It was during the Civil War that soldiers first found the need for some kind of identification on their bodies during combat.
According to the National Museum of Naval Aviation:
“In the days of the Civil War, 1861-1865, some soldiers going into combat improvised their own identification, pinning slips of paper with name and home address to the backs of their coats, stenciling identification on their knapsacks or scratching it in the soft lead backing of the Army belt buckle.”
Record keeping was haphazard under wartime conditions and grave locations were often lost. After the conclusion of the Civil War the U.S. Army located and exhumed the remains of 300,000 Union veterans buried in the South, then reinterred these remains in a national cemetery. Nationwide, 54% of the number reinterred were classified as “Unknown”. At Vicksburg National Cemetery 75% of the Civil War dead are listed as unidentified. At Salisbury National Cemetery, North Carolina, 99% of the 12,126 Federal soldiers interred are listed as unidentified.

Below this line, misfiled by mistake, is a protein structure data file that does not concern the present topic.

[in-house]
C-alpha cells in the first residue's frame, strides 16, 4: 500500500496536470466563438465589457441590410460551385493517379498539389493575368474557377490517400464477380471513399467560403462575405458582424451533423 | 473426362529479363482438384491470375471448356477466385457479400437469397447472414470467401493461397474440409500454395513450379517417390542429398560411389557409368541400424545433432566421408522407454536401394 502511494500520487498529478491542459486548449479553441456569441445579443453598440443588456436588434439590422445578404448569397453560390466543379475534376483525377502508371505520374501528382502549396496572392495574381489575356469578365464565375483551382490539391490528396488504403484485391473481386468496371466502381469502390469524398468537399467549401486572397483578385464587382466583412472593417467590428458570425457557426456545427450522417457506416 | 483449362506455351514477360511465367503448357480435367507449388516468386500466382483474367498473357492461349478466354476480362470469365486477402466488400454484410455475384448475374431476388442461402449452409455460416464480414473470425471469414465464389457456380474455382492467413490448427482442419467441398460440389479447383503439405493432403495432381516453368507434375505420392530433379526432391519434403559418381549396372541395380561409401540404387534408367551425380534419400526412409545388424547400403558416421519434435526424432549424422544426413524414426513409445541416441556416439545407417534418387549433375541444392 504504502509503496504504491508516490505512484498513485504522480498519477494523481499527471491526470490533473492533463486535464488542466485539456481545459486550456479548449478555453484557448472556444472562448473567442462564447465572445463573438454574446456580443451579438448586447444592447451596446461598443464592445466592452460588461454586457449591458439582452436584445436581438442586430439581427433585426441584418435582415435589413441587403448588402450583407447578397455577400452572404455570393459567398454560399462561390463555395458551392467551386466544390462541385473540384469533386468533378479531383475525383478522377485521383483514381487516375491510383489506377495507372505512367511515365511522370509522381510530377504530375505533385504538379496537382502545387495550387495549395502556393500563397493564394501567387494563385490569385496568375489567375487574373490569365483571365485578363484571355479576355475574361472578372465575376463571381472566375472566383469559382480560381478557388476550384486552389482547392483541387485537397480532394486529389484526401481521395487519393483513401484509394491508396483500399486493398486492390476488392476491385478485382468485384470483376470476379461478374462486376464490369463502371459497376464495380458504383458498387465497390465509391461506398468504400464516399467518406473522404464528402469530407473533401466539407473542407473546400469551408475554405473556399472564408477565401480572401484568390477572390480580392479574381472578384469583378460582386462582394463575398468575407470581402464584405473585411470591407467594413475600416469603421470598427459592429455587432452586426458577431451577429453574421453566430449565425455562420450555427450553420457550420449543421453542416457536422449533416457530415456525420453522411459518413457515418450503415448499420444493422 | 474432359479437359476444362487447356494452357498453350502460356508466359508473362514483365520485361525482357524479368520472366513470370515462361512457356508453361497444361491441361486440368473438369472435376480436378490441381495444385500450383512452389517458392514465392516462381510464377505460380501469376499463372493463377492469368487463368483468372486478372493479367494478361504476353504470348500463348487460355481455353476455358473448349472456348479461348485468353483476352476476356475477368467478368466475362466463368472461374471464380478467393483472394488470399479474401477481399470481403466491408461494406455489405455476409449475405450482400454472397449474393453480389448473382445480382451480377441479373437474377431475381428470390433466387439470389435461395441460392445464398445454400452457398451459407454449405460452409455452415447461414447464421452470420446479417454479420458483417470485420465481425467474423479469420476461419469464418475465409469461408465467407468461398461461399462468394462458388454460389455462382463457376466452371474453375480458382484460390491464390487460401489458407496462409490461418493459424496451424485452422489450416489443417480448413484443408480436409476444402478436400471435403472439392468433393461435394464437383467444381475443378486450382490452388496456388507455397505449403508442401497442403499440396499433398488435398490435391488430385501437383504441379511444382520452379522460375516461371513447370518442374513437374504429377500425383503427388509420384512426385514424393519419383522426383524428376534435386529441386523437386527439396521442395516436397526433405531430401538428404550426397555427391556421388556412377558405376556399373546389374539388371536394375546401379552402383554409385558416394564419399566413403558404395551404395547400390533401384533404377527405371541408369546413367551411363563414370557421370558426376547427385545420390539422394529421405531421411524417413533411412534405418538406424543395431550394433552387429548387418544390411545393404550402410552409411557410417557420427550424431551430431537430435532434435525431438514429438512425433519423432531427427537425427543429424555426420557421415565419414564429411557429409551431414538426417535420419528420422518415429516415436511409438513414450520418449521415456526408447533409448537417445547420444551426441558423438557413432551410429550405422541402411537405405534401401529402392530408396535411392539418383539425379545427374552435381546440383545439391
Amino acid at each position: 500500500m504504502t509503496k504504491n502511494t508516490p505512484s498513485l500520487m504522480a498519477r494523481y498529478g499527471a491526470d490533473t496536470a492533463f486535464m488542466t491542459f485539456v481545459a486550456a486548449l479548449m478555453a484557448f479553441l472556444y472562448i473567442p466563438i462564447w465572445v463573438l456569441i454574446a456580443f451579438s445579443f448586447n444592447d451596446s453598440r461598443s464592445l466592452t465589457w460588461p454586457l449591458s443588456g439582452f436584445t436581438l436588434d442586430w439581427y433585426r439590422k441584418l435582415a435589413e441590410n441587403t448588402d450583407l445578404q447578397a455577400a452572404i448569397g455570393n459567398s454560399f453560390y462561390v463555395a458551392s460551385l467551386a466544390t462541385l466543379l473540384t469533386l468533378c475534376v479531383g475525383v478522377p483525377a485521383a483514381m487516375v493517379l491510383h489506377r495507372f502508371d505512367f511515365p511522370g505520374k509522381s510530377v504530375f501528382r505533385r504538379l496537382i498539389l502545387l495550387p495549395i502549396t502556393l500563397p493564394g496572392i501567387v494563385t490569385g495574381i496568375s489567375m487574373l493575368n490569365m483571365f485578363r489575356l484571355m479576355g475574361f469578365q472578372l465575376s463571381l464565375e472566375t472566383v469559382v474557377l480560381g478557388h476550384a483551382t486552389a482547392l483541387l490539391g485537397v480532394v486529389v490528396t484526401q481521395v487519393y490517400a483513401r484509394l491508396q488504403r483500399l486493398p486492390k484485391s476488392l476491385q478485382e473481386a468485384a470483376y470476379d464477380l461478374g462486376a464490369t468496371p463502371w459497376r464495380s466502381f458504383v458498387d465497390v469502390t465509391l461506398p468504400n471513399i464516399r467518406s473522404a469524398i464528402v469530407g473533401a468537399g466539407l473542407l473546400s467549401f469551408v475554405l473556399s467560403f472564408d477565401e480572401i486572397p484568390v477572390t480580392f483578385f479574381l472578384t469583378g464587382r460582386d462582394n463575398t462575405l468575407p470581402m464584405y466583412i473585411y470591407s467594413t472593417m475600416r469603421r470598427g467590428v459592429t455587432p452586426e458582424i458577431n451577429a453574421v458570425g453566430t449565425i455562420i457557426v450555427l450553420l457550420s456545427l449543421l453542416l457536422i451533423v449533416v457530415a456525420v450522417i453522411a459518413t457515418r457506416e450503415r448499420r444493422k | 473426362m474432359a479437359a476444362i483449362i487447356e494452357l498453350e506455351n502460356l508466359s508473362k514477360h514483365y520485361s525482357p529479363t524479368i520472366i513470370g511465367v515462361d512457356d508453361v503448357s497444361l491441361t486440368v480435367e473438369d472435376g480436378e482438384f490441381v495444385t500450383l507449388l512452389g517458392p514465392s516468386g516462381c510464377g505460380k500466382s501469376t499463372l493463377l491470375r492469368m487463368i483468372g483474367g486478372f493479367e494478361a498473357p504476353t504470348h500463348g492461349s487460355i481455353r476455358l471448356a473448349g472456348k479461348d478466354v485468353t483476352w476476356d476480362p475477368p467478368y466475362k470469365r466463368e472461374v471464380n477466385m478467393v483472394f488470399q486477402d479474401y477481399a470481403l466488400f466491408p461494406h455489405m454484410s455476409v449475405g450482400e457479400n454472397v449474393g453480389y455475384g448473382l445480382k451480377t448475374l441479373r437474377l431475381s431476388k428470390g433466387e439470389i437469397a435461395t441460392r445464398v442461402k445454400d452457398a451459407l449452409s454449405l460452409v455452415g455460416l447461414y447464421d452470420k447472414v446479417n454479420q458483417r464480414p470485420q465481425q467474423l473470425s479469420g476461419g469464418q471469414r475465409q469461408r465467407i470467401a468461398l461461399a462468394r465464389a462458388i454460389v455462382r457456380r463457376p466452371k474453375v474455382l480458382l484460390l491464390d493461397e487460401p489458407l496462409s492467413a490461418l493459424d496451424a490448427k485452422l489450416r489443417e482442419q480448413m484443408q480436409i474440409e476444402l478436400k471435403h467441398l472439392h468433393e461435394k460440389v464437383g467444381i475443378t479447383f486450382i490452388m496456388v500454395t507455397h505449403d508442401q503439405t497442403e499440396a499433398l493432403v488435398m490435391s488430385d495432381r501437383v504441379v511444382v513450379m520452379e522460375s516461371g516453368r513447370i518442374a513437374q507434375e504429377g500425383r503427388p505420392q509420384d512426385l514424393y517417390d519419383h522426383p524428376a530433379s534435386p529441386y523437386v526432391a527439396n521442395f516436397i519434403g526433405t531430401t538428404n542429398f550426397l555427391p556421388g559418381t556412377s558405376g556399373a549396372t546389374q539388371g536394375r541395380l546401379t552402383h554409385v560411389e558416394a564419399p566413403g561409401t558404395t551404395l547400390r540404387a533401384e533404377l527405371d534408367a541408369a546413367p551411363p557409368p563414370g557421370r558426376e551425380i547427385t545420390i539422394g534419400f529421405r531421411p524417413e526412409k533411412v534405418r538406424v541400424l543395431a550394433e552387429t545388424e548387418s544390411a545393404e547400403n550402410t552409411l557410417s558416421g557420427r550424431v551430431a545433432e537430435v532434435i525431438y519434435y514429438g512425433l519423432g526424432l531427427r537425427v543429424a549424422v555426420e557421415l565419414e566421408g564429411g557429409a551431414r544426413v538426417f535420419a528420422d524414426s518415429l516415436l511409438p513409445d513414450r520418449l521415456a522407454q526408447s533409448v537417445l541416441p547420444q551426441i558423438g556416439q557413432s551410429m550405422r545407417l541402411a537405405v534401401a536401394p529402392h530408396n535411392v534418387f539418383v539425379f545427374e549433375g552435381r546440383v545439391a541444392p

The first national cemeteries were established in 1862 by an act of Congress to provide a burial place for “soldiers who shall die in the service of the country”. Upright headstones with rounded tops mark the graves of known soldiers. Small, square blocks, incised with a grave number only, designate the unknown veterans. A few graves are marked by other than government issued headstones.
Those who never received silencers may have looked for their own solutions by sticking the tags together with cotton ties, rubber rings from gas-mask tubes, and/or adhesive tape.
The Tomb of the Unknowns Arlington National Cemetery, Virginia, USA “HERE RESTS IN HONORED GLORY AN AMERICAN SOLDIER KNOWN BUT TO GOD.”